1985: Bernhard Langer uses weekend 68s to win Masters
With Augusta National Golf Club's slick, undulating greens, most experts would agree that a skillful putting touch is a requirement for Masters champions.
A man who putts cross-handed and once quit the game because of a bout with the yips? Forget about it.
But Bernhard Langer doesn't fit the conventional mold when it comes to Masters winners. The German turned pro as a teen-ager, battled putting woes and persevered to become one of the game's all-time greats.
Both of Langer's Masters victories - 1985 and 1993 - will be remembered for back-nine decisions made by players who wound up as losers. Weekend rounds of 68 wound up being the difference.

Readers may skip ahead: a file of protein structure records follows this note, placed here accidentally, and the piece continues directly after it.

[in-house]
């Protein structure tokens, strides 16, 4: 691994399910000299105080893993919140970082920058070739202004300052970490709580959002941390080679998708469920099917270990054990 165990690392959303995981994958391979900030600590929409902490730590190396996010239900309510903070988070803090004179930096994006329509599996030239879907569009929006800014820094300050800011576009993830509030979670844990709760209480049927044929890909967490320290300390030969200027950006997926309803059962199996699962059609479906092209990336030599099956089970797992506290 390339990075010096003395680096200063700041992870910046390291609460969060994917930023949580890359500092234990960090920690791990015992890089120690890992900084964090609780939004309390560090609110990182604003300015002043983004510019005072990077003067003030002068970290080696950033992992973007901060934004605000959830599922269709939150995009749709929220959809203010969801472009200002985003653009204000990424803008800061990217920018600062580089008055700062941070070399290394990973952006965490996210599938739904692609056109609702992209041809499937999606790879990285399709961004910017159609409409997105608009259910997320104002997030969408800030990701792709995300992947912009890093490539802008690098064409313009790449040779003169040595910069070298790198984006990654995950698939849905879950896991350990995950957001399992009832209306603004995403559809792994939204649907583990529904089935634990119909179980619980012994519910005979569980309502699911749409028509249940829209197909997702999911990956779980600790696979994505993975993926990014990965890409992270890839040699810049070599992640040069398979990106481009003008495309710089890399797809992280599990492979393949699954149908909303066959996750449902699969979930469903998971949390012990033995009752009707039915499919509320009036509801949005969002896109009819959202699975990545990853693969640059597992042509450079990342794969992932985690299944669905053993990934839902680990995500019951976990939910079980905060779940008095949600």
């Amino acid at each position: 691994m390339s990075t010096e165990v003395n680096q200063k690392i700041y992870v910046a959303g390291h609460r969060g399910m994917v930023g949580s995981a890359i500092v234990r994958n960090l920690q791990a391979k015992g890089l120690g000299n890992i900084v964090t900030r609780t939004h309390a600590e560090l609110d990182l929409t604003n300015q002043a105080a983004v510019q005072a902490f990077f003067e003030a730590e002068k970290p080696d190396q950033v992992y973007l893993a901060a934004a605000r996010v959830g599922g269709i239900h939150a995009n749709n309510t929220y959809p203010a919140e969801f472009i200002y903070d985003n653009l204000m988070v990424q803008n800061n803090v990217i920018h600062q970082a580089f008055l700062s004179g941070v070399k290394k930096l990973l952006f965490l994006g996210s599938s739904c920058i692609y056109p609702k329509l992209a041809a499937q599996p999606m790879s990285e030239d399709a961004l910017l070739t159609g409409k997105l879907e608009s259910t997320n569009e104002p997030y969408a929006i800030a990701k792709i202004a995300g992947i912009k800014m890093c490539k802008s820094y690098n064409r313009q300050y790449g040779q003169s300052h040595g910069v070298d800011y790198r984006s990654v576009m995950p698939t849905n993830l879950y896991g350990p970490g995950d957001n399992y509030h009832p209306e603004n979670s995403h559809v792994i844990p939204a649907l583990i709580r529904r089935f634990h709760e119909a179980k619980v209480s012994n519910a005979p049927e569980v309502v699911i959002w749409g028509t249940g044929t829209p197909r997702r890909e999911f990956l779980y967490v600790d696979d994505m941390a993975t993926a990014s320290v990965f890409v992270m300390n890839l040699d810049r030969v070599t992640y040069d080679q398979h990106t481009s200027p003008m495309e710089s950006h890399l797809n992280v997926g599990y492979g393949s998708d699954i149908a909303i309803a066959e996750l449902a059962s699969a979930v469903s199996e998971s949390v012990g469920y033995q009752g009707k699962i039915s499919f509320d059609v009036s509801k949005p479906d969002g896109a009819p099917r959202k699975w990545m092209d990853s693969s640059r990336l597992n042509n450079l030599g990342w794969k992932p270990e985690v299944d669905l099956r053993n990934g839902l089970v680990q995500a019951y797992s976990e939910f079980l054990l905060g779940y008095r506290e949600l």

In 1985, the European trailed American Curtis Strange heading into the back nine. But Strange, bidding to win after opening with an 80, found water on both of the par-5s on the back nine and made a pair of bogeys to squander a four-shot lead.
``What's a three- or four-shot lead on a golf course like this where you have holes like 11, 12, 13, 14, 15 and 16?'' Langer asked.
The German hit both par-5 greens in two and made birdies. A birdie on the short 12th helped him shoot a 3-under 33 on the back nine.
``I think I won the tournament on the back nine,'' Langer said.
Strange came to the 18th hole with a chance to tie if he made birdie, but he made a bogey and joined Seve Ballesteros and Ray Floyd in a tie for second, two shots behind Langer.
The win was his first major championship and his first win on American soil. A week later, he won the MCI Heritage Classic at Hilton Head Island.